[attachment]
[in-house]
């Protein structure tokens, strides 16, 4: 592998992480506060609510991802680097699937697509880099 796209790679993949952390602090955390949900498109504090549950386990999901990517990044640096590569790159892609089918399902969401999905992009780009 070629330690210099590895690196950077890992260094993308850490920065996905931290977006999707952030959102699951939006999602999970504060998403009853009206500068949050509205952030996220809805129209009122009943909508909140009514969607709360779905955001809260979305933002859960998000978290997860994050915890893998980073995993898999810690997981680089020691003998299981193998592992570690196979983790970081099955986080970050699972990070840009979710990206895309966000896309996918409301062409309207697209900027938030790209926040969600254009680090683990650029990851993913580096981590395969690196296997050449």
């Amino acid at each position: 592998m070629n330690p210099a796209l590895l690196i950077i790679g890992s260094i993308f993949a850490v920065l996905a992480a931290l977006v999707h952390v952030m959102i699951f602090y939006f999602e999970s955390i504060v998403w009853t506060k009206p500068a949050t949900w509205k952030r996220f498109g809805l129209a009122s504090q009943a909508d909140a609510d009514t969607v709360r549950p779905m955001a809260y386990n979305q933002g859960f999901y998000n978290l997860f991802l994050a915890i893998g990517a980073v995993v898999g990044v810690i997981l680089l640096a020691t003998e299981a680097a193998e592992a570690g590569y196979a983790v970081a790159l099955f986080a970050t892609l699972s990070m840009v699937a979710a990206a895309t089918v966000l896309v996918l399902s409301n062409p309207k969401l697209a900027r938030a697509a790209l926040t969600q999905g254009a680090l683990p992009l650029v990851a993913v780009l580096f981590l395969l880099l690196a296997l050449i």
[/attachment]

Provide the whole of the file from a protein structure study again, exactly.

[in-house]
């Protein structure tokens, strides 16, 4: 592998992480506060609510991802680097699937697509880099 796209790679993949952390602090955390949900498109504090549950386990999901990517990044640096590569790159892609089918399902969401999905992009780009 070629330690210099590895690196950077890992260094993308850490920065996905931290977006999707952030959102699951939006999602999970504060998403009853009206500068949050509205952030996220809805129209009122009943909508909140009514969607709360779905955001809260979305933002859960998000978290997860994050915890893998980073995993898999810690997981680089020691003998299981193998592992570690196979983790970081099955986080970050699972990070840009979710990206895309966000896309996918409301062409309207697209900027938030790209926040969600254009680090683990650029990851993913580096981590395969690196296997050449």
């Amino acid at each position: 592998m070629n330690p210099a796209l590895l690196i950077i790679g890992s260094i993308f993949a850490v920065l996905a992480a931290l977006v999707h952390v952030m959102i699951f602090y939006f999602e999970s955390i504060v998403w009853t506060k009206p500068a949050t949900w509205k952030r996220f498109g809805l129209a009122s504090q009943a909508d909140a609510d009514t969607v709360r549950p779905m955001a809260y386990n979305q933002g859960f999901y998000n978290l997860f991802l994050a915890i893998g990517a980073v995993v898999g990044v810690i997981l680089l640096a020691t003998e299981a680097a193998e592992a570690g590569y196979a983790v970081a790159l099955f986080a970050t892609l699972s990070m840009v699937a979710a990206a895309t089918v966000l896309v996918l399902s409301n062409p309207k969401l697209a900027r938030a697509a790209l926040t969600q999905g254009a680090l683990p992009l650029v990851a993913v780009l580096f981590l395969l880099l690196a296997l050449i």